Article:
FIFA chief slams Western nations’ “hypocrisy” on World Cup eve

FIFA president Gianni Infantino on Saturday criticized the “hypocrisy” of Western critics of Qatar’s human rights record, passionately defending the World Cup in the Gulf state on the eve of kick-off.

Preparations for the tournament have been dominated by concerns about Qatar’s treatment of immigrant workers, women and the LGBTQ community, much to the visible annoyance of organizers.

Qatari officials say their country has been subjected to “racism” and “double standards” and point to reforms in working conditions and safety that have been hailed as groundbreaking in the region.

Soccer itself took a back seat again on Saturday, with a firm focus on off-field politics just 24 hours before hosts Qatar opened the tournament against Ecuador.

Infantino, speaking at his opening press conference for the tournament in Doha, had harsh words for Qatar’s critics.

“This one-sided moral lesson is just hypocrisy,” the Swiss said.

“I don’t want to give you any life lessons, but what is happening here is deeply, deeply unfair.”

He added: “For what we Europeans have been doing for the last 3,000 years, we should apologize for the next 3,000 years before we start giving people moral lessons.”

Infantino also expressed his support for marginalized communities.

“Today I feel Qatari, today I feel Arab, today I feel African, today I feel gay, today I feel disabled, today I feel like a migrant worker,” he said.

Another topic that has dominated the preparation for the tournament is the sale of beer in the Islamic State, which severely restricts alcohol consumption.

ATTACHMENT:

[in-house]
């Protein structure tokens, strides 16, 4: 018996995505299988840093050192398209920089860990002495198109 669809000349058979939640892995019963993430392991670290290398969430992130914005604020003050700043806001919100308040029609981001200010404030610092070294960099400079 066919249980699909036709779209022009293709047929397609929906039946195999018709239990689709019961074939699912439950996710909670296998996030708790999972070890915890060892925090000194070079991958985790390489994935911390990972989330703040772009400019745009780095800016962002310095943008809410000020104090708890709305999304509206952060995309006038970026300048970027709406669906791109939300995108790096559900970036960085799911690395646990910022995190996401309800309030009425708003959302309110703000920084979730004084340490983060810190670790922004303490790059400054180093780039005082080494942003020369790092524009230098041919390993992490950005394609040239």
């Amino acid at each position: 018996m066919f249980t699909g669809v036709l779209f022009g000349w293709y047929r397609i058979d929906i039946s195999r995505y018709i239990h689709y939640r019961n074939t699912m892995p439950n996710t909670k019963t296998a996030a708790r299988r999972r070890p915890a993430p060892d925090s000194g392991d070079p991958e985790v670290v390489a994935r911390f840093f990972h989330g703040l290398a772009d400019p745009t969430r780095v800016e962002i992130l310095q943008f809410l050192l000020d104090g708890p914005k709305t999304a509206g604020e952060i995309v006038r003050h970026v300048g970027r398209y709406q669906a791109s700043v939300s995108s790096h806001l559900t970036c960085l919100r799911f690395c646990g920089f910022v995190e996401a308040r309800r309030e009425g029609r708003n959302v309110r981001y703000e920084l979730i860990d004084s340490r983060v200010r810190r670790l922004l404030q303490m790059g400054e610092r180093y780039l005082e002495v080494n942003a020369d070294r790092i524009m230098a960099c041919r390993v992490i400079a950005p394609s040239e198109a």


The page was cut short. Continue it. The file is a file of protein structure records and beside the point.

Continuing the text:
On Friday, organizers made a dramatic U-turn, banning the sale of beer in stadiums just 48 hours before kick-off.

World governing body FIFA did not give reasons for the surprise decision, but media reports said there was an intervention by Qatar’s ruling family.

Dozens of Budweiser beer tents had already been set up on the grounds before the first game.

Infantino made light of the ruling about the last-minute change on Saturday.

“Personally, I think if for three hours a day you can’t drink a beer, you will survive,” he said. “The same applies in France, Spain, Scotland.”

– Ronaldo arrives –

Cristiano Ronaldo flew to Qatar on Friday night, desperate to focus on football after an explosive tirade against his club, Manchester United.

The Portuguese striker, who has dominated world soccer for the past 15 years alongside Argentina’s Lionel Messi, will play his fifth and likely last World Cup.

The 37-year-old, who has a world record 117 international goals, is bidding to become the first man to score in five World Cups.

Ronaldo appears to be heading for the starting gate at Old Trafford, but earlier this week he promised “total and utter focus on national team work” in a social media post.

Almost all of soccer’s heavyweight teams have already arrived in Qatar, with the notable exception of five-time winners Brazil, who will land late on Saturday.

Brazil, boasting a star-studded forward line led by Neymar, are favorites to win the tournament for the first time since 2002, with Messi’s Argentina and France also heavy favourites.

Croatia, surprise finalist of the World Cup in Russia 2018, warned that it has what it takes to deepen the tournament again.

Led by the inspiring captain Luka Modric, Croatia reached the final four years ago in Russia before losing 4-2 to France.

“I think we have a very good chance to repeat something similar to what we did in Russia,” striker Marko Livaja said.


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